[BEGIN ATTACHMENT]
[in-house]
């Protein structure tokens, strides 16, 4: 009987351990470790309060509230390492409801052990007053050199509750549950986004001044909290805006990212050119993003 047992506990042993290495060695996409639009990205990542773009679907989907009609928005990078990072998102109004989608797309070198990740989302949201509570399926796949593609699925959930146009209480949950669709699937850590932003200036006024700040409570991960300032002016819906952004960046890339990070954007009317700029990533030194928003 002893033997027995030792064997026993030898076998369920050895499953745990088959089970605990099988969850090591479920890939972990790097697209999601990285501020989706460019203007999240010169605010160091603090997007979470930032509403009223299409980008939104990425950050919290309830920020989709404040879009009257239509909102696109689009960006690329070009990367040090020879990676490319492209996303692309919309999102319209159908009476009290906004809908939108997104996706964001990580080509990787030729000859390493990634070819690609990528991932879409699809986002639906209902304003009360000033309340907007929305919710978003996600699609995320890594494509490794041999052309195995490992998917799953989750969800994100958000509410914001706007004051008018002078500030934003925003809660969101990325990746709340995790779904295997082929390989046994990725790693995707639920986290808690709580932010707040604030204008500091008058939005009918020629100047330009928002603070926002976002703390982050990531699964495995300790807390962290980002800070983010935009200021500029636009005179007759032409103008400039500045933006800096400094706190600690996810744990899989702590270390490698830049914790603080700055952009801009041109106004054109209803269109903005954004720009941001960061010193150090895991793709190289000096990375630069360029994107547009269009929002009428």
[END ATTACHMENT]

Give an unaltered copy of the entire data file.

[in-house]
């Protein structure tokens, strides 16, 4: 009987351990470790309060509230390492409801052990007053050199509750549950986004001044909290805006990212050119993003 047992506990042993290495060695996409639009990205990542773009679907989907009609928005990078990072998102109004989608797309070198990740989302949201509570399926796949593609699925959930146009209480949950669709699937850590932003200036006024700040409570991960300032002016819906952004960046890339990070954007009317700029990533030194928003 002893033997027995030792064997026993030898076998369920050895499953745990088959089970605990099988969850090591479920890939972990790097697209999601990285501020989706460019203007999240010169605010160091603090997007979470930032509403009223299409980008939104990425950050919290309830920020989709404040879009009257239509909102696109689009960006690329070009990367040090020879990676490319492209996303692309919309999102319209159908009476009290906004809908939108997104996706964001990580080509990787030729000859390493990634070819690609990528991932879409699809986002639906209902304003009360000033309340907007929305919710978003996600699609995320890594494509490794041999052309195995490992998917799953989750969800994100958000509410914001706007004051008018002078500030934003925003809660969101990325990746709340995790779904295997082929390989046994990725790693995707639920986290808690709580932010707040604030204008500091008058939005009918020629100047330009928002603070926002976002703390982050990531699964495995300790807390962290980002800070983010935009200021500029636009005179007759032409103008400039500045933006800096400094706190600690996810744990899989702590270390490698830049914790603080700055952009801009041109106004054109209803269109903005954004720009941001960061010193150090895991793709190289000096990375630069360029994107547009269009929002009428």